17. ycrazyy

    ycrazyy Big Perm

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    As others have said, opinions vary on this DVR (HR20 or HR21, whichever flavor you get). I have 2 of these right now and just bought 2 TivoHD's for when I move next week and am having cable installed. The DirecTV DVR isn't bad, but coming from a TiVo and going to these as I did, you will notice a HUGE difference and miss many of the TiVo friendly features. You will get used to it and it is "adequate" though... but don't be so amazed at the HD content they are offering, it's not as wonderful as they claim...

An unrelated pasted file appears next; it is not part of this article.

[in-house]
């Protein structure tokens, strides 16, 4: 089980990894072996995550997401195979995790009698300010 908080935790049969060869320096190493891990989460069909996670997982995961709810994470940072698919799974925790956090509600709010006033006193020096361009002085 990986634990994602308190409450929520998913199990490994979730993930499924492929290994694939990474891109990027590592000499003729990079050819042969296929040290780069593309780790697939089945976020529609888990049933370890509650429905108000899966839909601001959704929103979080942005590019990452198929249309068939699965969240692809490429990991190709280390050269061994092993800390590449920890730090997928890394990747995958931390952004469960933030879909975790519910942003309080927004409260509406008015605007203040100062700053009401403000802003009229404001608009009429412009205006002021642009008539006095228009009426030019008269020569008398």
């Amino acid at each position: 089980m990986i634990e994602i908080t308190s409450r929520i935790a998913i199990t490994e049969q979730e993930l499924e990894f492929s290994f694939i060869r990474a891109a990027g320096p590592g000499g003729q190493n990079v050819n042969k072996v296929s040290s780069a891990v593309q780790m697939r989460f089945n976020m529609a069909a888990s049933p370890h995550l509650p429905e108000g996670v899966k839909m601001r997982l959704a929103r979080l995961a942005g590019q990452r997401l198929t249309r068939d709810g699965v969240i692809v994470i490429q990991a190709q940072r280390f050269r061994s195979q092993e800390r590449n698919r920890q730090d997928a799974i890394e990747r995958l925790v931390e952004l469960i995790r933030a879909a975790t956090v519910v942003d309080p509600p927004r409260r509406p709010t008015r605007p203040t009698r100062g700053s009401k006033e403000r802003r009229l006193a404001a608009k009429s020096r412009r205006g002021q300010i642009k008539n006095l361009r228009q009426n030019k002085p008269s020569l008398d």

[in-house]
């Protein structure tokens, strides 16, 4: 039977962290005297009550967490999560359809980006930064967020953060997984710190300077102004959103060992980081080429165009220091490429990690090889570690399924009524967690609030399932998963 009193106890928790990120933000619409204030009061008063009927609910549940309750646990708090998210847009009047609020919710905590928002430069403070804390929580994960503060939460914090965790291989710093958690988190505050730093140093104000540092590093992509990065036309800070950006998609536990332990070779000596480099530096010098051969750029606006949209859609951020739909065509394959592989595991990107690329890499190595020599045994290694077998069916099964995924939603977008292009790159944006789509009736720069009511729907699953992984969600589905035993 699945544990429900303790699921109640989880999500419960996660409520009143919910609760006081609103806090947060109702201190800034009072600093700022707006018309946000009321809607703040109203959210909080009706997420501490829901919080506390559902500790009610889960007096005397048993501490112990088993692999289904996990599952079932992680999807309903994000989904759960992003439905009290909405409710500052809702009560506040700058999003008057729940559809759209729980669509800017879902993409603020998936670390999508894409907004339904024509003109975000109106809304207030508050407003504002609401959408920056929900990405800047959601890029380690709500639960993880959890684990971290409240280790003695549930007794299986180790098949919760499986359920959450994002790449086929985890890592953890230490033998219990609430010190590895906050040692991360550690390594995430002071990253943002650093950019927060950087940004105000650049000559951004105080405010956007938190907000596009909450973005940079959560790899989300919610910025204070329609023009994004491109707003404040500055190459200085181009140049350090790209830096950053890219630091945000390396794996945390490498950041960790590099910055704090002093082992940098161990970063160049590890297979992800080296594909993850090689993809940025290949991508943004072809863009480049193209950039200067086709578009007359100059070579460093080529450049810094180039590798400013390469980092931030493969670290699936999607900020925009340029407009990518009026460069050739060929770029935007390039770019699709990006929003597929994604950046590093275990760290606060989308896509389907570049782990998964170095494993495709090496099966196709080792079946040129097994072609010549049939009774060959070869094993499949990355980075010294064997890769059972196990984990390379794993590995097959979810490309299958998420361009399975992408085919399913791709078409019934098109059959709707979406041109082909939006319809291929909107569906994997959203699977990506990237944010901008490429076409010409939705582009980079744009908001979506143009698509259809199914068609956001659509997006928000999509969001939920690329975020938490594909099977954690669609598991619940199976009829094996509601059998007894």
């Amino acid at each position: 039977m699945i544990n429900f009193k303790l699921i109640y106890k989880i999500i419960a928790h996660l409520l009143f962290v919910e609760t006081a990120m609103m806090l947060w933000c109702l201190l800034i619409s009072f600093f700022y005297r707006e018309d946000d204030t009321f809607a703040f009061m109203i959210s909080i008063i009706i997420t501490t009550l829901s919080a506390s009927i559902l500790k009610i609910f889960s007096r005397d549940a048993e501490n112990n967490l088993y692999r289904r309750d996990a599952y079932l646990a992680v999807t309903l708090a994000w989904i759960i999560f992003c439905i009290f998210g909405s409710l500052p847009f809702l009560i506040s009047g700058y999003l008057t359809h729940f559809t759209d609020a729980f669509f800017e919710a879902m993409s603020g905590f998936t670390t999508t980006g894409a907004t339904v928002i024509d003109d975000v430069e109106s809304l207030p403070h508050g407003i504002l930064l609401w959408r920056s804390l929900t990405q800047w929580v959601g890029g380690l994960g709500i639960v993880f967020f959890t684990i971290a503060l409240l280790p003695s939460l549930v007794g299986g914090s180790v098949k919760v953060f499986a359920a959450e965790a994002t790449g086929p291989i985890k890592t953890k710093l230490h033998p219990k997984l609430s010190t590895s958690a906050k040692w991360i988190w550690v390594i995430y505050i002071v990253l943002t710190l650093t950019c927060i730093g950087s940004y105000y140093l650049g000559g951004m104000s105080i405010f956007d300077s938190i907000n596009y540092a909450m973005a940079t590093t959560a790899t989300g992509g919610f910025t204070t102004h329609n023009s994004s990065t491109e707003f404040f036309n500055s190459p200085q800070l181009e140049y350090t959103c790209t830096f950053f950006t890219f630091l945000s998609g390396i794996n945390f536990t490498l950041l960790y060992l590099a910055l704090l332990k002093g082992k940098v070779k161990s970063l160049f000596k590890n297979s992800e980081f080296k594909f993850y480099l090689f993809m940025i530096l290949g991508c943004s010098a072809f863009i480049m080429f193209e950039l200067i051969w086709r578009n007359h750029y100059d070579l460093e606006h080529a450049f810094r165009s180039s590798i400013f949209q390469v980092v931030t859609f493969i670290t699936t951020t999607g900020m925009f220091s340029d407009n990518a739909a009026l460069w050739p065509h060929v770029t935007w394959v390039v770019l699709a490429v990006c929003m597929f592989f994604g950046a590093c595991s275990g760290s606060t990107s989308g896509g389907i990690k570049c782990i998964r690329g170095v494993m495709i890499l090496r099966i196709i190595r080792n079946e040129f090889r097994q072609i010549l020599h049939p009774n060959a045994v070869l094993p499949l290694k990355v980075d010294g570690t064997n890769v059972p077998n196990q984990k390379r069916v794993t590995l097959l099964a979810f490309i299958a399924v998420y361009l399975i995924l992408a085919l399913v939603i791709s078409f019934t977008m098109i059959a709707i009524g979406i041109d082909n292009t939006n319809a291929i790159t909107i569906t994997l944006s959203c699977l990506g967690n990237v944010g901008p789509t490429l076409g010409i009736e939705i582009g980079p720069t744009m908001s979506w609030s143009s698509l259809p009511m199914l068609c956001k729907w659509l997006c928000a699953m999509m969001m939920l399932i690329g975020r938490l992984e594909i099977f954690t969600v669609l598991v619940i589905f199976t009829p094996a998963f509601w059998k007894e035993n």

18. bareyb

    bareyb Under Maintenance TCF Club

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    Silicon Valley
    Here's a snippet from the article and picture of Cisco's new adapter being submitted for CableLabs approval.

    [​IMG]
     
  19. davezatz

    davezatz Funkadelic

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    Apr 18, 2002
    Fairfax, VA
    Yah, that's one of the pics TiVo gave me. Here's another

    [​IMG]